A judge in Hong Kong on Thursday convicted seven pro-democracy leaders for organizing and participating in anti-government protests in 2019.
The verdict is the latest effort by China and Hong Kong officials to crack down on pro-democracy efforts in the semi-autonomous territory of Hong Kong. Those convicted face a maximum five years in prison, according to the Associated Press.
Jimmy Lai, owner of the media platform the Apple Daily Tabloid; Martin Lee, founder of the city's Democratic Party; and five other pro-democratic lawmakers were found guilty of marching with banners that criticized the police. Police say they allowed for a protest in Hong Kong's Victoria square but had denied them permission to march.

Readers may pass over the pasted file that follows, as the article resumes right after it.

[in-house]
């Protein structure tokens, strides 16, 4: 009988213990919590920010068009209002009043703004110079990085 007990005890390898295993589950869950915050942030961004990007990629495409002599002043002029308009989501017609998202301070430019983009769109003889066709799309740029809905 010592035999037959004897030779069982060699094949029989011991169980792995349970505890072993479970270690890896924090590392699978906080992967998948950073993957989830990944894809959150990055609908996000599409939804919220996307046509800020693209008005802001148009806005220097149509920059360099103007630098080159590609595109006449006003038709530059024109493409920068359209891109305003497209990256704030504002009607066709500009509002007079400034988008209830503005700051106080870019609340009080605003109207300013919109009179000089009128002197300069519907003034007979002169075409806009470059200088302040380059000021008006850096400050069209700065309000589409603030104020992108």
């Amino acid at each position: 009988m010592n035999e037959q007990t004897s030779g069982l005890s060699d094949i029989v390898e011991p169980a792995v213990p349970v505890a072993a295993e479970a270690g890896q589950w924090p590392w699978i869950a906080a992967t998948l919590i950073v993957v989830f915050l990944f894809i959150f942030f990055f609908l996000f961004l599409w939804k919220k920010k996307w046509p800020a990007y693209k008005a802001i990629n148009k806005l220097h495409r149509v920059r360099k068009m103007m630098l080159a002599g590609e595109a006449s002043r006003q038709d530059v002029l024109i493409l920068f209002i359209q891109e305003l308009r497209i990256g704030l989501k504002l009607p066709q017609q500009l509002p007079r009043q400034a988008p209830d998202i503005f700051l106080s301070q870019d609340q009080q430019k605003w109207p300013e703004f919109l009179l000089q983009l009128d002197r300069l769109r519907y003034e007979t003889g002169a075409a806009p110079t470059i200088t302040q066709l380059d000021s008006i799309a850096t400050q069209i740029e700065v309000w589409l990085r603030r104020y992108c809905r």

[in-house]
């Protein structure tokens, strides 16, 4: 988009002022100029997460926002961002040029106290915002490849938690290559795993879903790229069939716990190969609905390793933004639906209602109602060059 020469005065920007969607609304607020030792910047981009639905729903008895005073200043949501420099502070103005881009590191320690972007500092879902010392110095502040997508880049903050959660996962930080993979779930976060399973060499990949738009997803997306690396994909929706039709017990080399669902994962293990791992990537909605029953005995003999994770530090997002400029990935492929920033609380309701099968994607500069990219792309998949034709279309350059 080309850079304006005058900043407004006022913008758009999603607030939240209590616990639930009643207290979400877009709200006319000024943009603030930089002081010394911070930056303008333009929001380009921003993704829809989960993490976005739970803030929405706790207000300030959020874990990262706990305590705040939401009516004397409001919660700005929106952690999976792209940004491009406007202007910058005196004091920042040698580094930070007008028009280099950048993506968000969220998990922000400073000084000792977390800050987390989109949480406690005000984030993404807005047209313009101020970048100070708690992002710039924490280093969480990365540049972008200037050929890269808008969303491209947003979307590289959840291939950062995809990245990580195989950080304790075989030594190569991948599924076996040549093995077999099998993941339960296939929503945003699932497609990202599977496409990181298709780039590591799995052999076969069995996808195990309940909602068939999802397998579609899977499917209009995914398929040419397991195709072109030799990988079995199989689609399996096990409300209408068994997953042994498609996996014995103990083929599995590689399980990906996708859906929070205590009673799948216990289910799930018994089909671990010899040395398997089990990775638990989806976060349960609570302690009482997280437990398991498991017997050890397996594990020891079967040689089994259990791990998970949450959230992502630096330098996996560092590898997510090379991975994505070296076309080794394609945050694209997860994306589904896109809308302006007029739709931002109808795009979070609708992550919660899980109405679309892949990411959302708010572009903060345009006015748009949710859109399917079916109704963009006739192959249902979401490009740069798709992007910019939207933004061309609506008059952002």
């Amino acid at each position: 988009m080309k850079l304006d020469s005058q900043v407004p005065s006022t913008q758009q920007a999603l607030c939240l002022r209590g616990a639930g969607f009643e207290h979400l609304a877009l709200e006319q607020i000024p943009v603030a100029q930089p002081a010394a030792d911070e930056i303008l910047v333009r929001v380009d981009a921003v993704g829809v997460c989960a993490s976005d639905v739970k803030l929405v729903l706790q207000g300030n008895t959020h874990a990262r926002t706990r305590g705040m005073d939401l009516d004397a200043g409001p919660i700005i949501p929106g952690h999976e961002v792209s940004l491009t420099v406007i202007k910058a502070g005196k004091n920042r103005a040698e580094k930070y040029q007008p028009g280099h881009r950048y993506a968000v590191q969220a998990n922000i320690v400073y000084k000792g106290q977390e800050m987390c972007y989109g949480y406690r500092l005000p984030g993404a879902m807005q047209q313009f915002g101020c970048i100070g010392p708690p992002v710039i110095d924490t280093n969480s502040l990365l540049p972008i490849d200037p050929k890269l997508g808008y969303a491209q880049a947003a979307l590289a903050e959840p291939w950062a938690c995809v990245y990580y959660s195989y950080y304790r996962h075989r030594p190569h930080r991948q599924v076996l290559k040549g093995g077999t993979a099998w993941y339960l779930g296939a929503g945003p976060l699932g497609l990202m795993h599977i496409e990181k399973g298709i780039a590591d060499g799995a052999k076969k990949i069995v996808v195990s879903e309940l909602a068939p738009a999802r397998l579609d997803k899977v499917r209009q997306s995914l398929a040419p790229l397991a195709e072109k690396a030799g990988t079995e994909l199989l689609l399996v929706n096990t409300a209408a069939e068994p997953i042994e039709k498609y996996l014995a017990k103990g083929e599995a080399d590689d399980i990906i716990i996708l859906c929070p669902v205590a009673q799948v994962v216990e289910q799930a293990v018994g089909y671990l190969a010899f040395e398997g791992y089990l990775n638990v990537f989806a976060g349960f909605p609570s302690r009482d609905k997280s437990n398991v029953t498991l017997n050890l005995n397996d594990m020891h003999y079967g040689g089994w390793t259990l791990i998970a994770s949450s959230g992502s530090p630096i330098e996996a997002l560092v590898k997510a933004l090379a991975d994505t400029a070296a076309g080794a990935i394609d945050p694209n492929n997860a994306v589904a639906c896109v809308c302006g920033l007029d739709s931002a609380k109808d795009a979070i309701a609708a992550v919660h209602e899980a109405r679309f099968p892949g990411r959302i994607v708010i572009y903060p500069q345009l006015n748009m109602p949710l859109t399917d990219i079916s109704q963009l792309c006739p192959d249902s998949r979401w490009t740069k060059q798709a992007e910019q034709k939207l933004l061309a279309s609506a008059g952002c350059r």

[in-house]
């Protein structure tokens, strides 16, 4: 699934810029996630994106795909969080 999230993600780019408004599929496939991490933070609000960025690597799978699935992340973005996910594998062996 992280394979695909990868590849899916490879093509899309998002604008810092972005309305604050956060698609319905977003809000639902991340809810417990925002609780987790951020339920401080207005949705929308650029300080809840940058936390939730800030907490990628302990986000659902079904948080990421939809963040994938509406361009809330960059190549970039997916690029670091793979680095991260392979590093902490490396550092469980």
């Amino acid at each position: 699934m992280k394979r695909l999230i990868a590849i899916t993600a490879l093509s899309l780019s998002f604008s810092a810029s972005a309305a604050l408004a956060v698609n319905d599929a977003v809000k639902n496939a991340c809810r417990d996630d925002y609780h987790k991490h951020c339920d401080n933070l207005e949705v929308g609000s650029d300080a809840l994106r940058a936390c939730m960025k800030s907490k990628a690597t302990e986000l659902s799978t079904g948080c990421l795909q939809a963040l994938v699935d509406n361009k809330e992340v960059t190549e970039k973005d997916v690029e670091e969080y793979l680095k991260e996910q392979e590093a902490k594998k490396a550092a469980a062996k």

"We are firm that we have the right to assemble," former lawmaker and one of the seven convicted Lee Cheuk-yan said. "It is our badge of honor to be in jail for walking together with the people of Hong Kong."
Organizers estimated upwards of 1.7 million people participated in the marches in 2019, which led to their conviction.
The convictions come as the most recent attempt by the Chinese Communist Party to crack down on dissent in the former British Colony. The seven are currently out on bail and are set to go back to court on April 16.
The protests started when China said in 2019 that some Hong Kong residents charged with crimes would be tried in China. China has since walked back the part of the law that would force Hong Kong residents to be tried in China according to NPR.